In a Surveillance, Epidemiology, and End Results (SEER)-Medicare Database analysis reported in JCO Oncology Practice, Romine et al found that longer time from suspicion to histologic diagnosis of non–small cell lung cancer (NSCLC) was associated with better overall survival; however, this effect was no longer apparent when patients dying within 6 months of diagnosis were excluded from the analysis.
As stated by the investigators, “Time from diagnosis to treatment has been associated with worse survival outcomes in NSCLC. However, little is known about the impact of delay in time to diagnosis. We aimed to evaluate the impact of time from radiographic suspicion to histologic diagnosis on survival outcomes….”
The study involved patients from the SEER-Medicare data set diagnosed with any-stage NSCLC between January 2011 and December 2015 who received stage-appropriate treatment and had a computed tomography scan within 1 year of diagnosis. Time to confirmation was defined as the interval between most recent computed tomography imaging and date of histologic diagnosis.
Among the total of 10,824 patients included in the analysis, median time to confirmation was 20 days (range = 0–363 days).
In multivariate analysis, longer time to confirmation was associated with improved overall survival among all patients after adjustment for age, sex, year of diagnosis, area of residence, histology, and comorbidity index. Compared with the quartile of shortest time to confirmation (Q1), hazard ratios for death were 0.89 (95% confidence interval [CI] = 0.83–0.95, P < .001) for Q2, 0.85 (95% CI = 0.79–0.91, P < .001) for Q3, and 0.78 (95% CI = 0.73–0.84, P < .001) for Q4.
The overall effect was driven by findings in patients diagnosed with stage IV disease (n = 3,996). Among these patients, compared with Q1, hazard ratios were 0.86 (95% CI = 0.78–0.94, P = .001) for Q2, 0.81 (95% CI = 0.74–0.89, P < .001) for Q3, and 0.71 (95% CI = 0.65–0.78, P < .001) for Q4. No significant differences by quartile were observed among 4,773 patients diagnosed with stage I disease or 1,310 diagnosed with stage II disease. Among 1,094 diagnosed with stage III disease, patients in Q4 had poorer survival vs Q1 (HR = 0.76, 95% CI = 0.62–0.94, P = .012).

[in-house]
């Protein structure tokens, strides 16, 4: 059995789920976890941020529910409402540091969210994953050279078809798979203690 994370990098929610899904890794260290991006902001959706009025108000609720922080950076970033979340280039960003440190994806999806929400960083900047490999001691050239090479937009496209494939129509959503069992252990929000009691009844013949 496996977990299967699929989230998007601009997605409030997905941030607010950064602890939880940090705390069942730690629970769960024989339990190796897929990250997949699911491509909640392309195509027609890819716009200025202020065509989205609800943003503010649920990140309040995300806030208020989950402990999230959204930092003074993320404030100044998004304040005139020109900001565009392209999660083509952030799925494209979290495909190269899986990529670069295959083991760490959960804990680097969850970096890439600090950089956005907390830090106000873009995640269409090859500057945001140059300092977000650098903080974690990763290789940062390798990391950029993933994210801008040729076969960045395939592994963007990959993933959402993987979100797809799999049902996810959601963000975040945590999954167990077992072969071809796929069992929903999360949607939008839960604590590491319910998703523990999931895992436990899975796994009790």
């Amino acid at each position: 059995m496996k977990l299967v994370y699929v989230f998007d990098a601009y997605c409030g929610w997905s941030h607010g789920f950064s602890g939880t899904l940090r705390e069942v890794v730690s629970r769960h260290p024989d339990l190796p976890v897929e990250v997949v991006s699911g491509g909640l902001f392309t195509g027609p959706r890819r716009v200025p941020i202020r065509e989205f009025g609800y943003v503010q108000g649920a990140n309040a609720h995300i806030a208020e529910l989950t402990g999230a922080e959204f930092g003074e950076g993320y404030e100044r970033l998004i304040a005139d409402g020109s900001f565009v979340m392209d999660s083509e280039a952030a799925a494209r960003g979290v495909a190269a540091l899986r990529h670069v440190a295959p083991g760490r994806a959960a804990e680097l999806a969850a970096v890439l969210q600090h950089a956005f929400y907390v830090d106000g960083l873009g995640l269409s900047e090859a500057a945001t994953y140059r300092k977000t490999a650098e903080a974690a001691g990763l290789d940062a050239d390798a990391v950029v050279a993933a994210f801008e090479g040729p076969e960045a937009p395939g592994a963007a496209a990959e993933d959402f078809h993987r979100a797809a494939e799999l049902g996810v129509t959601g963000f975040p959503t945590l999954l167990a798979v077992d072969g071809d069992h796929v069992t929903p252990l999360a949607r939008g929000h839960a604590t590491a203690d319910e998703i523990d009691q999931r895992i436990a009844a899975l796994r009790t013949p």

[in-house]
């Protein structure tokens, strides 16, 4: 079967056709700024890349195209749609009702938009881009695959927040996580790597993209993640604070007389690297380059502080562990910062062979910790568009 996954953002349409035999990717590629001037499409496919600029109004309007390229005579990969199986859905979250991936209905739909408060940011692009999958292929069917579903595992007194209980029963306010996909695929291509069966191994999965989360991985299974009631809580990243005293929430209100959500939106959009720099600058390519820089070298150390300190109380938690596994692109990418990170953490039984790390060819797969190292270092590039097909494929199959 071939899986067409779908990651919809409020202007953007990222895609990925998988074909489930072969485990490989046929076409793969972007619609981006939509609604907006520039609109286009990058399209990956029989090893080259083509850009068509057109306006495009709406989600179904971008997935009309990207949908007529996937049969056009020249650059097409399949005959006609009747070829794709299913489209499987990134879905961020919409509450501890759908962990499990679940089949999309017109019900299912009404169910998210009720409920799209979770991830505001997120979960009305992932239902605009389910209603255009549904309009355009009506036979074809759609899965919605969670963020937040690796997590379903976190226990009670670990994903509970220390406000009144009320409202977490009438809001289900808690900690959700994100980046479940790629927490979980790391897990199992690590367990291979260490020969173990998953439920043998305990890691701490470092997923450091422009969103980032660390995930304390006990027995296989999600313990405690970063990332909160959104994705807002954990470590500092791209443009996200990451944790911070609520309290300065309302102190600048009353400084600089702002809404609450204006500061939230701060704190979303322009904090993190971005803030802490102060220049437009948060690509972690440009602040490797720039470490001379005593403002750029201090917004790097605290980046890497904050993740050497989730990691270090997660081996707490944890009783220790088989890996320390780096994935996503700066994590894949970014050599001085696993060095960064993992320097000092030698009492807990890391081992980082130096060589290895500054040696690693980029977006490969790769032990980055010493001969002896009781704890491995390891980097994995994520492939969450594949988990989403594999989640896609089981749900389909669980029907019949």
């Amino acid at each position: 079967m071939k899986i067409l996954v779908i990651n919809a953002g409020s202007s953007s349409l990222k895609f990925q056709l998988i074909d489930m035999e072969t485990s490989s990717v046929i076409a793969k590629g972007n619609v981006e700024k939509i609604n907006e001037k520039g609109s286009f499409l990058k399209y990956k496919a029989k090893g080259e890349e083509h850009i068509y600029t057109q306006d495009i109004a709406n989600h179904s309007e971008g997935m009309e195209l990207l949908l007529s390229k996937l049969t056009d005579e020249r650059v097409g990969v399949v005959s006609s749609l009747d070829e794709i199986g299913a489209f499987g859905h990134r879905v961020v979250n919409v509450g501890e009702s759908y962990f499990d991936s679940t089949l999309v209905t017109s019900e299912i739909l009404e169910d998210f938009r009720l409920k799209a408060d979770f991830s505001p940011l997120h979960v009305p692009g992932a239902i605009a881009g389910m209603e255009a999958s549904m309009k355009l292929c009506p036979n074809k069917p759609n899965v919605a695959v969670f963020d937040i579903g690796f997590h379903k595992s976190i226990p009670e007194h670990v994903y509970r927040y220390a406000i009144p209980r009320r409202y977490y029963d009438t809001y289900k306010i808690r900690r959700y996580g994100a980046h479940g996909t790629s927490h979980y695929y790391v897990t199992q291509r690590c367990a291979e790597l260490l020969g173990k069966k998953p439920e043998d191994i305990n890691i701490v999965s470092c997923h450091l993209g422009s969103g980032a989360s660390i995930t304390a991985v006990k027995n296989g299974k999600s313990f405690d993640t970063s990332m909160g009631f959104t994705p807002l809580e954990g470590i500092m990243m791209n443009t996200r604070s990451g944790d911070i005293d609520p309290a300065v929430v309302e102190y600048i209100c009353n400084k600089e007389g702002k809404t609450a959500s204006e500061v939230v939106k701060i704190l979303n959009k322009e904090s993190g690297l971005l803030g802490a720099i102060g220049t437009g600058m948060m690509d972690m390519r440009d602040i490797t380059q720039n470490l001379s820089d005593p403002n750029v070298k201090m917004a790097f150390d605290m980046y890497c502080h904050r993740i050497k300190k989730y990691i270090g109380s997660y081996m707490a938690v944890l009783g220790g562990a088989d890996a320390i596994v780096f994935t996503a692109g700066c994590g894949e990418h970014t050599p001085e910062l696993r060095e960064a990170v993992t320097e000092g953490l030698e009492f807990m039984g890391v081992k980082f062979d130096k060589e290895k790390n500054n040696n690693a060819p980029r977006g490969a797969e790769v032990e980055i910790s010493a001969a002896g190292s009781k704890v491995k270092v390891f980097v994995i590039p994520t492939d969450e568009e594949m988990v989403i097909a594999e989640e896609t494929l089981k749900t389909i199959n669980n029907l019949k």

In multivariate analysis excluding patients who died within 6 months of diagnosis, no significant difference in overall survival for any quartile vs Q1 was observed among all 9,518 patients or among 2,749 diagnosed with stage IV disease.
The investigators concluded, “Time to confirmation of NSCLC was inversely associated with overall survival in this U.S. SEER population study. This association was lost when patients deceased within 6 months of diagnosis were excluded, suggesting that retrospective registry-claims databases may not be the optimal data source to study time to diagnosis as a quality metric because of the unaccounted confounding effects of tumor behavior. Prospective evaluations of clinically enriched data sources may better serve this purpose.”
Perrin E. Romine, MD, MSc, of the Division of Medical Oncology, Seattle Cancer Care Alliance/University of Washington, Seattle, is the corresponding author for the JCO Oncology Practice article.
Disclosure: The study was supported by the National Cancer Institute. For full disclosures of the study authors, visit ascopubs.org.The content in this post has not been reviewed by the American Society of Clinical Oncology, Inc. (ASCO®) and does not necessarily reflect the ideas and opinions of ASCO®.